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Old Apr 23rd 2018, 04:41 PM   #11
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Originally Posted by lovebunny View Post
SR is based on Maxwell's equations that are not luminous, for one. Does not anyone find this odd?
Again, "not luminous." What exactly do you mean by this?

And SR is based on the two postulates I mentioned in another thread. That they derive the same Lorentz transformations as predicted by EM doesn't mean that SR is only about EM. It goes the other way, it is SR that is transcendent and we know that the Maxwell equations are a good theory because they respect them. Not the way History would have it, but true none-the-less.

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Old Apr 24th 2018, 12:53 PM   #12
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What do you mean by "luminous"? If I were to interpret your statement that "Maxwell's equation are not luminous" strictly, I would think that you were saying that Maxwell's equations do not light up!

Maxwell's equation relate a changing magnetic field to a changing electric field and lead to the conclusion that they give rise to waves in an electromagnetic field. The calculation of the speed of those waves results in the conclusion that they move at the speed of light! That lead to the conclusion that light waves are waves in an elctro-magnetic field. Is that what you mean by "luminous"? Maxwell's equations do not themselves talk about "light" but that they relate to light can be easily derived from them.
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Old Apr 25th 2018, 10:20 AM   #13
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not------>used with an auxiliary verb or “be” to form the negative.


lu·mi·nous PHYSICS --relating to light as it is perceived by the eye.


Not luminous means does not produce light that is perceived by the eye.
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Old Apr 25th 2018, 11:49 AM   #14
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Originally Posted by lovebunny View Post
not------>used with an auxiliary verb or “be” to form the negative.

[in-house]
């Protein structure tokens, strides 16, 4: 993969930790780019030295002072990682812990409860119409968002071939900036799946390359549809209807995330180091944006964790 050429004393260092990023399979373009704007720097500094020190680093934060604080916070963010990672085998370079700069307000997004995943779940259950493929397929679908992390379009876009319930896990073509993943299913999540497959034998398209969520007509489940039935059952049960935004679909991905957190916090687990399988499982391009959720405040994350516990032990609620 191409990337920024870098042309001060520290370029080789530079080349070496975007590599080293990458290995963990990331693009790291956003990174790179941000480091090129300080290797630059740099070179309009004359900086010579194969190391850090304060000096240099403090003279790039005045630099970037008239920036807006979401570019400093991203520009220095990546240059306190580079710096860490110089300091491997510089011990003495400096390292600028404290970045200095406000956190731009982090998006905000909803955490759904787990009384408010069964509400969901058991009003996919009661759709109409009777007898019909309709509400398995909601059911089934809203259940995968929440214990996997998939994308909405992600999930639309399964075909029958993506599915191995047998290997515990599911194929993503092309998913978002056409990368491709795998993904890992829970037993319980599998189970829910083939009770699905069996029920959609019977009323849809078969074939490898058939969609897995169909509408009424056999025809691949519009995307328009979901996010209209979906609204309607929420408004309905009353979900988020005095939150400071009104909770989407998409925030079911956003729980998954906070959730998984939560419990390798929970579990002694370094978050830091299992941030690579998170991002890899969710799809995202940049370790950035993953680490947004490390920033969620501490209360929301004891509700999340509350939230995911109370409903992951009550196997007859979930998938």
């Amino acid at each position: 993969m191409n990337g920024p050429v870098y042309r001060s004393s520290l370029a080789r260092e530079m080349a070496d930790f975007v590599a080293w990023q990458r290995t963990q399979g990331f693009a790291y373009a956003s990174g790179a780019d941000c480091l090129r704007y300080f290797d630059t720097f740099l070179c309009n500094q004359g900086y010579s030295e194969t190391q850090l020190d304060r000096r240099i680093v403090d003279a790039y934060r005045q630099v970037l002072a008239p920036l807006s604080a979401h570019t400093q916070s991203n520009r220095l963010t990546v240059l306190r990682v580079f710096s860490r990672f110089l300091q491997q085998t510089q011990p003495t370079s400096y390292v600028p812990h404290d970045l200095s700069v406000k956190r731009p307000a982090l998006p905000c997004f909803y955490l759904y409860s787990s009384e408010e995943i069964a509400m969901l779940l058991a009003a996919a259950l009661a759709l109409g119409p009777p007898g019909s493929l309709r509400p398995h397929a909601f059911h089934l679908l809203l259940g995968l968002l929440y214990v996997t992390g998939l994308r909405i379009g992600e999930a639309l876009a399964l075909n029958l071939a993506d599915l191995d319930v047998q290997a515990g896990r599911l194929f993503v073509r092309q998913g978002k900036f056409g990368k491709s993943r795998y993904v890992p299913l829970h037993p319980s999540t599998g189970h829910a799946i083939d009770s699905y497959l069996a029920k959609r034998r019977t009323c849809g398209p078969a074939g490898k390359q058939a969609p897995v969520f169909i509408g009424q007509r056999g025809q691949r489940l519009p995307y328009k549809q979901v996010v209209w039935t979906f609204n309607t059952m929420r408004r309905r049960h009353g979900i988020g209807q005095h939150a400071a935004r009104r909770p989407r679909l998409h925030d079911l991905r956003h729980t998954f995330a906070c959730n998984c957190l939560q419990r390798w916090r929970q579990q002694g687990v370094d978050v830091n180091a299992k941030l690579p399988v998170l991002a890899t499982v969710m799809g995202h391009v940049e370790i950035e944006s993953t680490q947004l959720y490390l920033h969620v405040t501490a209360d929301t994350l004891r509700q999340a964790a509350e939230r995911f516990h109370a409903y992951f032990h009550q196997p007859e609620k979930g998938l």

lu·mi·nous PHYSICS --relating to light as it is perceived by the eye.


Not luminous means does not produce light that is perceived by the eye.
You can't see electric and magnetic fields either. Why is this a problem? For example you are making a big deal about Faraday's induction equation. Gauss' law isn't "luminous" either. You seem to accept this one. What's the difference?

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Old Apr 25th 2018, 11:54 AM   #15
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Are you confusing the terms

lumeniferous aether and luminous aether?

Equations don't give off light unless you write them in some form of luminous paint and count that.

But Maxwell's equations do support the possibility of a lumeniferous aether.

FYI lumeniferous means that it is capable of supports Young's waves.
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Old Apr 28th 2018, 02:33 PM   #16
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You comment is accepted as a justification of my theory. Thank you very much for you generous support since the electric and magnetic field are as you have stated not visual which if facts is another proof that Maxwell's equations are not luminous. Also, you are absolutely correct that equations do not give off light which is followed with the paint analogy which is a great justification of my theory. Thank you very much.
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Old Apr 28th 2018, 05:11 PM   #17
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Someone posted something about symmetry of SR and I was wonder where that was since I cannot find the statement but I will answer the symmetry. First, it would be proper to define symmetry: the quality of being made up of exactly similar parts facing each other or around an axis. Well, first I need to know what structure is being questioned since it would make difference since the structure are multi-faceted in terms of theoretical concetuality of symmetry in regards to the ambiguality of SR in regards the the structure that is being implied which bring to the for front the necessity to first define that which appears to be diametrical in nature in a macroscopic sense when clarify will begin the discussion to a beginning. I eagerly wait for more clarification in the said missing parts to forwardly progress. Thank you for you acceptance of the facts prescribed.
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Old Apr 28th 2018, 08:55 PM   #18
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@lovebunny:
You need to do some backup reading.

See here for a rundown on the Poincare group.

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Old May 1st 2018, 01:47 PM   #19
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Could you give us a little run down of poincare theory? It would save time and energy.
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Old May 1st 2018, 07:28 PM   #20
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Originally Posted by lovebunny View Post
Could you give us a little run down of poincare theory? It would save time and energy.
Very simply stated, the Poincare group represents both rotation as well as translation symmetries in Minkowski space.

The article I recommended is about as simple as it gets. Aside from typing out the derivations here (whichwould be rather time consuming) perhaps you can give me a starting point for you if you tell me where you are having problem?

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Last edited by topsquark; May 1st 2018 at 07:32 PM.
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